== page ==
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Spring constant question

  1. Apr 9, 2005 #1
    with no friction- what spring constant would fire a 10 g mass to a height of 100 m. the spring is compressed to 10 cm.

    i know k=F/x but i don't know how to find the force for this problem, because i need to find the acceleration and there is no time unit given. any help???
     
  2. jcsd
  3. Apr 9, 2005 #2

    jamesrc

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    You don't really need to consider the force. What is the potential energy stored in the spring before it is released? What is the potential energy of the mass when it reaches its maximum height? What is the relationship between those two quantities? I hope you see what I'm getting at.
     
  4. Apr 9, 2005 #3
    Use conservation of energy. The potential energy of a spring that has been compressed over a distance x is kx²/2

    You also know that at the 'end' of the motion, the object must be 100m above the horizontal. This corresponds to a potential energy of mg100 (due to gravity)...

    regards
    marlon
     
  5. Apr 9, 2005 #4

    quasar987

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    Read the question in terms of energy. What must be the force F=kx such that the work

    [tex]W = \int_{0}^{0.10} kx dx [/tex]

    done by it over 10cm is equal to the potential energy associated with an height of 100m above the surface of the earth?
     
    Last edited: Apr 9, 2005
  6. Apr 9, 2005 #5
    how do i find the potential energy of the spring if i don't know the spring constant?
     
  7. Apr 9, 2005 #6
    like i said, the potential energy is kx²/2. You can prove this formula by integrating the force wtr displacement x, but that's not necessary.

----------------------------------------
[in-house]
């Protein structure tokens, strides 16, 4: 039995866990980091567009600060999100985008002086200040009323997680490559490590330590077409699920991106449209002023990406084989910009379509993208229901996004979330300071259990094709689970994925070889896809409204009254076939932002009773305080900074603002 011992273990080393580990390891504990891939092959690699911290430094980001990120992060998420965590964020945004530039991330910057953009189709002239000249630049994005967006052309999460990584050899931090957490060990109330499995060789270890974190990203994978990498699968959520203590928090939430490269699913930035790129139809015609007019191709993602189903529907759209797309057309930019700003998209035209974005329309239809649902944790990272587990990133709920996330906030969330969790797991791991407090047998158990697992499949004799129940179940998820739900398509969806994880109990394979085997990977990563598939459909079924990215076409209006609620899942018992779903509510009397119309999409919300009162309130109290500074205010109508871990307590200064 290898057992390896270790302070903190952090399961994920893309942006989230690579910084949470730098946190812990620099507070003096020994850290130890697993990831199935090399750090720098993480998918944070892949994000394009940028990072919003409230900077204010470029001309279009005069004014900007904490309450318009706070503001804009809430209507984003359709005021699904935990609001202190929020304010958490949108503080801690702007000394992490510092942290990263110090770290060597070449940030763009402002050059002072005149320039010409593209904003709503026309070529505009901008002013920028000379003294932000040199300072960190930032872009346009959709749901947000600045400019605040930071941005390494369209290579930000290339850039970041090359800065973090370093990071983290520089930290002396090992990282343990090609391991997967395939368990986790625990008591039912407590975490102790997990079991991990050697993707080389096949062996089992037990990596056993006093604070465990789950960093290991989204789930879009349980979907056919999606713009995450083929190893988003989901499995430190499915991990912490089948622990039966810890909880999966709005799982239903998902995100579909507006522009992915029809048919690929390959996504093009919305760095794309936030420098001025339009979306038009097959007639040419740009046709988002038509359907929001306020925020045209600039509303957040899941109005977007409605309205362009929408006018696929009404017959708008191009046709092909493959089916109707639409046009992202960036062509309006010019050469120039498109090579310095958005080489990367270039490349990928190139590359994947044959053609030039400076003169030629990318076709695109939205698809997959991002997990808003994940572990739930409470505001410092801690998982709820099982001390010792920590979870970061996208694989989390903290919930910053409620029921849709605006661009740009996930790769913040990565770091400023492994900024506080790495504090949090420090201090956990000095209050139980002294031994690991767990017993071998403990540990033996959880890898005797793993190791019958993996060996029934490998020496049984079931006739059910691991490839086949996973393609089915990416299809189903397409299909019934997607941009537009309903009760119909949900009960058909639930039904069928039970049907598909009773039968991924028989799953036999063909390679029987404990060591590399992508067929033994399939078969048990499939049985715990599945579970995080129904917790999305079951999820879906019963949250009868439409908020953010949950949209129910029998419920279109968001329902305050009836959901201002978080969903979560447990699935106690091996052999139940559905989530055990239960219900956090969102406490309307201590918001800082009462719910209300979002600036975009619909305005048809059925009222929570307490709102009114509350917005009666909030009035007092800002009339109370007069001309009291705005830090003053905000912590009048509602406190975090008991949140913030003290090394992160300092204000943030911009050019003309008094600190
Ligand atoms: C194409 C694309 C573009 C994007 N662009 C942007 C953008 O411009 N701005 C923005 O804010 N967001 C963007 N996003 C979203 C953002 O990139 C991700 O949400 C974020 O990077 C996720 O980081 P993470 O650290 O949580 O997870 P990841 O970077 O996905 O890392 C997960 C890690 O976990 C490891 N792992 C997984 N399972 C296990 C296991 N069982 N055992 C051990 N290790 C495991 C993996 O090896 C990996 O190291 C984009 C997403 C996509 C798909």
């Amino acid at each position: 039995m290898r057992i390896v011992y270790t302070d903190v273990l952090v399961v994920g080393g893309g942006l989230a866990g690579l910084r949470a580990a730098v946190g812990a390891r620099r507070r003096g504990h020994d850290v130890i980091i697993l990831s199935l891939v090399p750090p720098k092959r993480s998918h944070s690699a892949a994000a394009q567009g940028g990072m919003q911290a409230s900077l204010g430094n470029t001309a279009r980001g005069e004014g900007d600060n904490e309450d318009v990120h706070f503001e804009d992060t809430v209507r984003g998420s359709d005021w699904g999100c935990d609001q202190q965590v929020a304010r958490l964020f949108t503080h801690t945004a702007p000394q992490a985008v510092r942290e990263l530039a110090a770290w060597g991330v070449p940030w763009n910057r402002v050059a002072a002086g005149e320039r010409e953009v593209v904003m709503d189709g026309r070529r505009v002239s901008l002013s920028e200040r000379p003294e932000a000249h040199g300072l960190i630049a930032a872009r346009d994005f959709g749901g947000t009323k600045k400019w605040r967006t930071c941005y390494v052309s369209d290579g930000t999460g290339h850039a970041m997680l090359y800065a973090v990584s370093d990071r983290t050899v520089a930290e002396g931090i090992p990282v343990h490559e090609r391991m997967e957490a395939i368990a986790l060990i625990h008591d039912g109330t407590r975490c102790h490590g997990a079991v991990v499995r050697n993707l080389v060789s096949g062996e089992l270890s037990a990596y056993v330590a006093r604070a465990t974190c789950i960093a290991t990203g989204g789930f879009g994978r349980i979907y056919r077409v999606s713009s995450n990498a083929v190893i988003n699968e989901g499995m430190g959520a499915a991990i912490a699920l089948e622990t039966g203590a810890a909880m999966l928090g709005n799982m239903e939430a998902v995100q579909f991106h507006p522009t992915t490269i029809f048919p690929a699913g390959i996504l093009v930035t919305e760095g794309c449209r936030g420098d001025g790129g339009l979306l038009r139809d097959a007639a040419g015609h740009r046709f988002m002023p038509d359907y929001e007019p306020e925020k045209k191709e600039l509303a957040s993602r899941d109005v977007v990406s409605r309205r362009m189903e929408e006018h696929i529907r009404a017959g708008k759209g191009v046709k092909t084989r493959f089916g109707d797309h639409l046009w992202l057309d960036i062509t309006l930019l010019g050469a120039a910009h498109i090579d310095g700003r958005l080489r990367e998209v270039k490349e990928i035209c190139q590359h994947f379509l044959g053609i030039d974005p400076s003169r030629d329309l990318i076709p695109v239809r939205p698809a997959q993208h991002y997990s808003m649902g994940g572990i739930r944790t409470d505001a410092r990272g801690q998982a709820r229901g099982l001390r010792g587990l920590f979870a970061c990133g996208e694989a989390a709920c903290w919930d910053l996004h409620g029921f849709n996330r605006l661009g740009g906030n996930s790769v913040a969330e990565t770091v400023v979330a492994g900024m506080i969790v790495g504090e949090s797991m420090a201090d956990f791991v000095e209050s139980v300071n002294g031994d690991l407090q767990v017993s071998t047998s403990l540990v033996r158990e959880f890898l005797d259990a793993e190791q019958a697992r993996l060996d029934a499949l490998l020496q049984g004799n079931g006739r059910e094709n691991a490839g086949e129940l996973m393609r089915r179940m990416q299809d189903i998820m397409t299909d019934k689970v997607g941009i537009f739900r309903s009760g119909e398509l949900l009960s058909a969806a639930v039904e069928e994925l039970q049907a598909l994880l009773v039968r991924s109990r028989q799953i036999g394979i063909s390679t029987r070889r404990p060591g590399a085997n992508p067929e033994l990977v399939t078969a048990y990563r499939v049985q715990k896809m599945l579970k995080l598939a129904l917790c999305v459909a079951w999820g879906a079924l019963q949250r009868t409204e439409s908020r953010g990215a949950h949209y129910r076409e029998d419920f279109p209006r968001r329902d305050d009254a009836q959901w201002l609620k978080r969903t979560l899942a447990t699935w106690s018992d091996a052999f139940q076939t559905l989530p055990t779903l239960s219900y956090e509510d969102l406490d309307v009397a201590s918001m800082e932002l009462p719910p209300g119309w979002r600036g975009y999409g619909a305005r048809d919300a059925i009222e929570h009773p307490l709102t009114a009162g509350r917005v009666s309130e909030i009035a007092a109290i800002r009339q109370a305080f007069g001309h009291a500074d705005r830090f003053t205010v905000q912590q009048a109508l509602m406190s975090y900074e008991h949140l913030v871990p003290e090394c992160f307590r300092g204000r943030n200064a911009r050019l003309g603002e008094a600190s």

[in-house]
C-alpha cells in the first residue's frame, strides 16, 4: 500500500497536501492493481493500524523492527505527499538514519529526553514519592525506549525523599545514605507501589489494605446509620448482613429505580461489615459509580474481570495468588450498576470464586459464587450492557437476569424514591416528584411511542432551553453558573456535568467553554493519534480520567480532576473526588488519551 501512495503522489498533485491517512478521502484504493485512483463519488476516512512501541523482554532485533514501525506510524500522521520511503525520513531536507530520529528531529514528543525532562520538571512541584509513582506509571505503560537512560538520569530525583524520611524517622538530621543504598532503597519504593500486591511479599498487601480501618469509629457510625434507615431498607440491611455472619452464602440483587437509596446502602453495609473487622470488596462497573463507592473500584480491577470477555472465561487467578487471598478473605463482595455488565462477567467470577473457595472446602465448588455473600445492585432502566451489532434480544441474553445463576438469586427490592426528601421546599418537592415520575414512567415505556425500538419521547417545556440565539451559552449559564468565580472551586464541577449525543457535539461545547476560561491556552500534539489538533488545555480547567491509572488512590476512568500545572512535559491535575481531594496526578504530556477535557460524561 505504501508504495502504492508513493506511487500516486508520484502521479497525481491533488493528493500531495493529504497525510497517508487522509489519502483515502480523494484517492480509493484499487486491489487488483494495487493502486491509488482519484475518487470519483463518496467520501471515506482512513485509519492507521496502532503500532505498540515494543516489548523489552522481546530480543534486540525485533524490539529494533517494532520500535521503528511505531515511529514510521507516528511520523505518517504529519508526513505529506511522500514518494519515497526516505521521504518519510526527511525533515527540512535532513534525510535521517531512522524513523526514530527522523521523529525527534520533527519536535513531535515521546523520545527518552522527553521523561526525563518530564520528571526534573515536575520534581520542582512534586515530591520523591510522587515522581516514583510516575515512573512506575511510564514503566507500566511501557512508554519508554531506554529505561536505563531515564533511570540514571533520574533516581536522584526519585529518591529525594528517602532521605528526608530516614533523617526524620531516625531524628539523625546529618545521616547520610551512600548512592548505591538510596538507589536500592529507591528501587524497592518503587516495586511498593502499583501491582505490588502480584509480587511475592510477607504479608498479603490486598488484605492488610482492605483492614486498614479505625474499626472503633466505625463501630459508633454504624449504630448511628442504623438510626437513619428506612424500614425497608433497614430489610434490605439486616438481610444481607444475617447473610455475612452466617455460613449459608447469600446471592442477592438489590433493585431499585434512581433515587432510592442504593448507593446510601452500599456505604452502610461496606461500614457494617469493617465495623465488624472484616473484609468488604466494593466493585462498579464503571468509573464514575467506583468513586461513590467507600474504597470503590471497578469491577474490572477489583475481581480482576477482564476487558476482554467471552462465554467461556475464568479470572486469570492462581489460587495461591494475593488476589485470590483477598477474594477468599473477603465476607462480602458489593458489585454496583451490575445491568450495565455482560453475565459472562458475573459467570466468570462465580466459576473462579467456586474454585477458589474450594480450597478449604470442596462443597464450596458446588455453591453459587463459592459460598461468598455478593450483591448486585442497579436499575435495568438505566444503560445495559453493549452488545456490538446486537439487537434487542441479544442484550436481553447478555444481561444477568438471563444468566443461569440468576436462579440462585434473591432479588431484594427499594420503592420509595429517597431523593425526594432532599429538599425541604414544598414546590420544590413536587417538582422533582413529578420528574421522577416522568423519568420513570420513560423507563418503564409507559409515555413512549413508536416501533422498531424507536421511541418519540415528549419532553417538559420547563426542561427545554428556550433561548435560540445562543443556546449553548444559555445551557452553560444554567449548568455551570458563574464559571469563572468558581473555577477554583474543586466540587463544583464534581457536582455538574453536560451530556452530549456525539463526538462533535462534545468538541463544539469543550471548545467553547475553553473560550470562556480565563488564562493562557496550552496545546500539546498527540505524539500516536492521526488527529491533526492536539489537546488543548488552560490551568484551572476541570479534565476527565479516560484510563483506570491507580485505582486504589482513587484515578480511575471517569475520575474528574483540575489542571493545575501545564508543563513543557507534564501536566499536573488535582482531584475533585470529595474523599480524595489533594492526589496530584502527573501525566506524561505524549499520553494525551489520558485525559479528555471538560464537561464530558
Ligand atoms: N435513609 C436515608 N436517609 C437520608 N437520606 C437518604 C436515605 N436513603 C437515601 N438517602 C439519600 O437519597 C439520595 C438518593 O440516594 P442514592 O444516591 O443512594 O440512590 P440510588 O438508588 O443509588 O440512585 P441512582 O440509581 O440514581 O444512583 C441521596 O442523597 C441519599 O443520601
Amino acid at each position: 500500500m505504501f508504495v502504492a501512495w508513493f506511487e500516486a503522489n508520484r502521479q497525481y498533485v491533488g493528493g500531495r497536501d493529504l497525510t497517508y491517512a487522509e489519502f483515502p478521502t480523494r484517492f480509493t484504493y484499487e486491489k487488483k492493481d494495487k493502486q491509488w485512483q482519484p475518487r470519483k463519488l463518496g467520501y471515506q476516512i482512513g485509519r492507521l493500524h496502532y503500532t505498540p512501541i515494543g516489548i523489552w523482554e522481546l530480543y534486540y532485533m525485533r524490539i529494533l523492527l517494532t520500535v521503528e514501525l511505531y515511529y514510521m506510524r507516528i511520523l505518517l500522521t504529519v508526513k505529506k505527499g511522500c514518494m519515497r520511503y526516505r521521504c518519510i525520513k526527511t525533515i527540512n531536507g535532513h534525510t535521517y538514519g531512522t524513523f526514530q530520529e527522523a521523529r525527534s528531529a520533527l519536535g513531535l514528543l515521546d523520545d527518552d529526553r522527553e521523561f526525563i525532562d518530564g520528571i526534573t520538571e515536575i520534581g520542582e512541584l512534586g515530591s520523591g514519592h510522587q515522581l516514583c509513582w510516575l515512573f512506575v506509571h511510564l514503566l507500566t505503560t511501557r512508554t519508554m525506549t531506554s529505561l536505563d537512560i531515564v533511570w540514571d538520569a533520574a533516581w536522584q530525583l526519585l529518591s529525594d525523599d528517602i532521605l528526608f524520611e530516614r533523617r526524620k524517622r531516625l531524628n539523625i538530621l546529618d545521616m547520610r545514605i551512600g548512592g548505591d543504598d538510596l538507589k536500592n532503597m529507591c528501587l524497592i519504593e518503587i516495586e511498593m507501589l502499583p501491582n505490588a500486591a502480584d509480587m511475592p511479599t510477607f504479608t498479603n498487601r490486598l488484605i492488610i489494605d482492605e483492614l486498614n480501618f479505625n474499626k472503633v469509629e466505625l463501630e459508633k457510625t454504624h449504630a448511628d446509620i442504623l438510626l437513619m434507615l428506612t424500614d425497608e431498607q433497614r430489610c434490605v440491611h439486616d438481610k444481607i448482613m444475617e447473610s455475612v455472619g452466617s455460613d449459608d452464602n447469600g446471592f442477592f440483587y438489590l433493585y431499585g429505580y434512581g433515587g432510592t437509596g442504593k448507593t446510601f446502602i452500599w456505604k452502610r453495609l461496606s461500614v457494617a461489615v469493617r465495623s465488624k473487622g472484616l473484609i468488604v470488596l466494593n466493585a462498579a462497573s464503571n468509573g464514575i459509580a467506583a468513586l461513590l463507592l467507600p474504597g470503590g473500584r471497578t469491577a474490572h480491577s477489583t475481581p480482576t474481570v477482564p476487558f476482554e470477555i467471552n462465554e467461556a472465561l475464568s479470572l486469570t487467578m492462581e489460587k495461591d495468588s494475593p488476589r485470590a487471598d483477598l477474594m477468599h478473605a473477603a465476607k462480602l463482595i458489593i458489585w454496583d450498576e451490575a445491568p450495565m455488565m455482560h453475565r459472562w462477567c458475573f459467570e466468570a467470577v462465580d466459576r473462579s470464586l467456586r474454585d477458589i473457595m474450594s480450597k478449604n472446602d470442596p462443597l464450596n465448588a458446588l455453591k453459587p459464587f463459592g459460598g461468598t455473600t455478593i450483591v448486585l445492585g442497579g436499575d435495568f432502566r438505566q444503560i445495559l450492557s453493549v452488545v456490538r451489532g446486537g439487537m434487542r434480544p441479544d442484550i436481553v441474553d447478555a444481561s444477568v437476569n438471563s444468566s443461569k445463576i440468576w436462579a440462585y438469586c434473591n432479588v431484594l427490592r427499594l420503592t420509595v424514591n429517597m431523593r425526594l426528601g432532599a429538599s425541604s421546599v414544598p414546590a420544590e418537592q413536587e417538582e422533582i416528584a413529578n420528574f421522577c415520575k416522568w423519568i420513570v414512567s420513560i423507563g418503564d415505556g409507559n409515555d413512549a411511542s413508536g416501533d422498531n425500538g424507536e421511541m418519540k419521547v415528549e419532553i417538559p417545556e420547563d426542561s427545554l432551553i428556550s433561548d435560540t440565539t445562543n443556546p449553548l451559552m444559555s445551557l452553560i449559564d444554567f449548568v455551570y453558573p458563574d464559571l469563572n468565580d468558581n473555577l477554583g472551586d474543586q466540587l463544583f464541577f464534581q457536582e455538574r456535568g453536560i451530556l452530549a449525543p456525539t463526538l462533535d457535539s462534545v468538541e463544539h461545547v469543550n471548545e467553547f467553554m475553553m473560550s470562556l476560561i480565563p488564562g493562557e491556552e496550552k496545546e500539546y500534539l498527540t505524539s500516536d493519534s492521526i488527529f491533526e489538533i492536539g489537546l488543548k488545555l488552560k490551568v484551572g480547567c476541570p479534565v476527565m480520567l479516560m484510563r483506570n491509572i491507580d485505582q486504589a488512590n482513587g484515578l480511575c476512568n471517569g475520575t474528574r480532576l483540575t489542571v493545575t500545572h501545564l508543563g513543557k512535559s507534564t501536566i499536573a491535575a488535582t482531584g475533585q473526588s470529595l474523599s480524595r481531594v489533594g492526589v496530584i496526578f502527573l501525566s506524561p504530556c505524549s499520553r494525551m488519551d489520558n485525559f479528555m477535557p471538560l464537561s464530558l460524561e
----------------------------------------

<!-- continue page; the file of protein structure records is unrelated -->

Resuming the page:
You will need this formula to find k...

    marlon
     
  8. Apr 9, 2005 #7

    dextercioby

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    U need to know the minimum velocity needed for the body to reach 100 m in a constant gravity field.

    Daniel.
     
  9. Apr 9, 2005 #8
    Nope, that is not necessary...

    marlon
     
  10. Apr 9, 2005 #9

    dextercioby

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    What?

    Daniel.
     
  11. Apr 9, 2005 #10
    You don't need to know the minimal velocity.

    marlon
     
  12. Apr 9, 2005 #11
    thanks so much for the help everyone, i hope i'm understanding now...
    so the potential energy of the object when it reaches a height of 100m is mgh, .01kg x 10m/s^2 x 100m=10Nm=10J
    is the potential energy of the object equal to the potential energy of the spring? if so, i have 10Nm=(k(1m)^2)/2 and k=20N/m
    please tell me i'm at least on the right track...
     
  13. Apr 9, 2005 #12
    That is correct

    yes indeed, that's the clue of the story

    Beware, the compression is 10 cm NOT 1m !!!

    marlon
     
  14. Apr 9, 2005 #13

    dextercioby

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    Okay,Marlon,gravity field is conservative,so you could use the PE,too_Okay.

    Daniel.
     
  15. Apr 9, 2005 #14
    thank you so much, marlon. 10cm is .1 m, jeez! at least i know how to do this problem now...
     
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